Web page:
Day three of Tarsar trek is a gradual climb from Lidderwat to Shekwas campsite. You gain about 1600 feet on this day from 9100 feet at Lidderwat to 10700 feet at Shekwas. It’s a steep climb for the first one hour, followed by a flat walk for another one hour. There is a place where you need to cross the stream, walk along the stream for a while and then gradual climb till you reach a place full of boulders. One you cross these huge boulders is the Shekwas camp site.
If you have not gone through my previous two days of Tarsar trek, then check these out:
Lidderwat is a famous local place. Many visit this place as it is a one day trek and is considered as an ideal place for a nice weekend hike. There is enough place to camp here and also water source is not a problem at Lidderwat campsite. There are PDA (Pahalgam District Authority) guesthouses where you can stay. You can even request and stay in local Gujjar huts, maybe for a small fee, but is nice to stay in their hut to get that unique experience. This is a beautiful campsite surrounded by beautiful mountain peaks on all sides and stream on both the sides. Sunrise and sunset at this place makes it an ideal place for some time-lapse photography.
Soon after having breakfast we packed our bag and we were ready to go. It starts with a zig-zag climb up the hill right behind the PDA guest house. As you climb up don’t forget to turn around and see your campsite from above. The shadows on the nearby mountains fall on the mountain opposite to that and the sun rays or the godly rays of light are truly magical. As you climb further, is the pine forest. Continue further till you see the stream far below. Walk further all the way down and continue right next to the stream for another kilometer or two. You get to see few huts of local Bhakarwals, Gujjars and shepherd’s house. Right next to this is a place where you can cross the stream. It is ice cold and you can get yourself refreshed and have your packed lunch as well. Continue further parallel to stream and the trail next is a gradual climb right next to the stream.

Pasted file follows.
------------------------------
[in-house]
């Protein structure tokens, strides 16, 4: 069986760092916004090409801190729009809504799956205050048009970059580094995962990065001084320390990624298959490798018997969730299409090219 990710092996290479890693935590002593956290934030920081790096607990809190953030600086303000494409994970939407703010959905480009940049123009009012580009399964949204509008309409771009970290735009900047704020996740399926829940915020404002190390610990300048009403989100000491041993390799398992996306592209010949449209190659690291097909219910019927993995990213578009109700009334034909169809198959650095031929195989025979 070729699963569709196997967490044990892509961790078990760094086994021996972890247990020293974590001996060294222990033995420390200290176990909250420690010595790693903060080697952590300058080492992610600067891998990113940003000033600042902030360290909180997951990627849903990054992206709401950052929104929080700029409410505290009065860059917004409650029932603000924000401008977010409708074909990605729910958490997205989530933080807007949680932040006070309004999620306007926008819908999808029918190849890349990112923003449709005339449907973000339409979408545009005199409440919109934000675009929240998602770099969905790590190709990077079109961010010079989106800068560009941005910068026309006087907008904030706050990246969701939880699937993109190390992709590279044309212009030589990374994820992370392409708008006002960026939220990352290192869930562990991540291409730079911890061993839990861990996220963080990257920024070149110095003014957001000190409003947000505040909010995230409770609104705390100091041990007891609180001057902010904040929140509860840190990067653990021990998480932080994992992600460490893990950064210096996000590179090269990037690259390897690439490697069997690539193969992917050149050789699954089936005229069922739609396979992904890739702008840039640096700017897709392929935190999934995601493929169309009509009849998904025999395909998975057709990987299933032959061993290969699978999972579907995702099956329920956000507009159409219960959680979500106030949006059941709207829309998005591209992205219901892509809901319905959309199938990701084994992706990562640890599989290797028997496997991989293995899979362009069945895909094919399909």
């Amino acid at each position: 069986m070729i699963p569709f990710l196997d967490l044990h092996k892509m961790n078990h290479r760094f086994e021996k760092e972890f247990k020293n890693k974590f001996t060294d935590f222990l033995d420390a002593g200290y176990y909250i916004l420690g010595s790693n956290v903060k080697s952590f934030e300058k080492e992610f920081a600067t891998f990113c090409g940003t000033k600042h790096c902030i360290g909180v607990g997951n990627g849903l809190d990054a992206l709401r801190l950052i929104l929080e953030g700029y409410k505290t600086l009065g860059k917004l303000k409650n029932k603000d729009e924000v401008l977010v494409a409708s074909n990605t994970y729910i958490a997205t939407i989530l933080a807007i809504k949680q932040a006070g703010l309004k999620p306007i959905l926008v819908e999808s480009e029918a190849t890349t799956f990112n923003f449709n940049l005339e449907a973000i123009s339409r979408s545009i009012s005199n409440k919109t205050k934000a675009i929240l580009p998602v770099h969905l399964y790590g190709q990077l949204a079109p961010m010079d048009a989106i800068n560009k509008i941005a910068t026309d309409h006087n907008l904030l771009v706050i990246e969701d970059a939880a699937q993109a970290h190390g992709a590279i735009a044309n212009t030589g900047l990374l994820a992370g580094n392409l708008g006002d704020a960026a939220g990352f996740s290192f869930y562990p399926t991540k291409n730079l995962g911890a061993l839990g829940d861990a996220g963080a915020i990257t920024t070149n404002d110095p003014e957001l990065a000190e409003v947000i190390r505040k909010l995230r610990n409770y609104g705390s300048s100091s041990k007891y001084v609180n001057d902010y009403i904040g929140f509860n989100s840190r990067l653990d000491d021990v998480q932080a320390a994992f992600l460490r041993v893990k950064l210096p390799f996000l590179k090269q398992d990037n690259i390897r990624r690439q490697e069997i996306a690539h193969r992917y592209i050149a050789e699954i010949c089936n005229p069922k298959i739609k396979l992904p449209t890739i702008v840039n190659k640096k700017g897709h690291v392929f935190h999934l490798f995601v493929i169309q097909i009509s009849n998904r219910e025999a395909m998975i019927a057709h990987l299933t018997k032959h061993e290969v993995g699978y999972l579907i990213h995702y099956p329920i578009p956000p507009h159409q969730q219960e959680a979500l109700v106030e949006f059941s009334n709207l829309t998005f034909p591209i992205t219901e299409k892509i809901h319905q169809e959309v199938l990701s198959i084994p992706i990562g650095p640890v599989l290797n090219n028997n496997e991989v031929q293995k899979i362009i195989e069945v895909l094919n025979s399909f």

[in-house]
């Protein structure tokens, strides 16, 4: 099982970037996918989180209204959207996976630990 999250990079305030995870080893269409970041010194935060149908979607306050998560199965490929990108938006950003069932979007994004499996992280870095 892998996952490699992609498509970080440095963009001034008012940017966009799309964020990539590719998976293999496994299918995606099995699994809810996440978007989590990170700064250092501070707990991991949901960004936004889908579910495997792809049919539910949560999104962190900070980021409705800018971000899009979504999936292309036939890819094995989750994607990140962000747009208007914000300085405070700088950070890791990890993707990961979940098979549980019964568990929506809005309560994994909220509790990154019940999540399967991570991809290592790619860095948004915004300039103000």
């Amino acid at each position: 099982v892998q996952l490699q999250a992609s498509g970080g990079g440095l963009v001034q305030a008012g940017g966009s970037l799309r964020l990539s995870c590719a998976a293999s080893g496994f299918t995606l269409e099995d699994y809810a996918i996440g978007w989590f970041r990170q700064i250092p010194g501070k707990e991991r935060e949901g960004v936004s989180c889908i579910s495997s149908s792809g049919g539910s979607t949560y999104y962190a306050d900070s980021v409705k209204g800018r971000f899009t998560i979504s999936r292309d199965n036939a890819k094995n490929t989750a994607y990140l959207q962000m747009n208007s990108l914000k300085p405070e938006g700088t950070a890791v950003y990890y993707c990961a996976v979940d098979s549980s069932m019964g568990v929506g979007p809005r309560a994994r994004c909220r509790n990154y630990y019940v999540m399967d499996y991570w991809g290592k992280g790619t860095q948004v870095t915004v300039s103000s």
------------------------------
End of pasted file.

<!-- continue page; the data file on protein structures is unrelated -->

Kolahoi Peak 17,799 ft high and Kolahoi glacier – source of Lidder river. View from Homvas near Tarsar, J&K, India. pic.twitter.com/XAO3jMCLZN
— Ravindra Joisa (@ravindrajoisa) January 14, 2016
This place is known by the name Homvas. As you continue further turn around to see the beautiful mountain peaks and the glacier. The peak that you see in the above image is the Kolahoi Peak which is 17,799 ft high. Right next/below is the Kolahoi glacier which is the source of Lidder river. If you have a telephoto lens then it’s a must to capture this peak. It’s far away and the view that you get to see is visible only for 10 to 15 minutes during your trekking trail. Many are not even aware of this as it is too far or always cloud covered and also, people don’t turn around to see the beautiful landscape around. Not sure why people are in a hurry to reach the destination or the camp site. Instead, I would say take your time (be with your group), enjoy the beautiful nature and landscape around. Photograph if possible so that you can always remember and see these places for rest of your lifetime.
Continue the trail which is a gradual climb till you reach a place full of boulders. To the right is the stream and to the left is the Silver Birch or Bhoj trees. Here you can either cross this river of boulders or take a different trail. These are huge boulders and can be difficult to cross. It takes longer time to cross and you have to be careful. You can avoid this crossing of boulders by climbing further. There is a Gujjar hut and a single lonely tree next to the hut. The view from this place is just awesome. It’s all green meadows, multiple streams, valleys and the huge snow covered mountain peaks. Spend some time enjoying the beautiful landscape around next to the hut. Continue to walk down for a while till you reach Shekwas. The weather can be very cold at night and cold breeze. Ideal place to get some galaxy shots at night. The campsite is next to the stream again, but the stream is few feet below your campsite so do not venture out at night.
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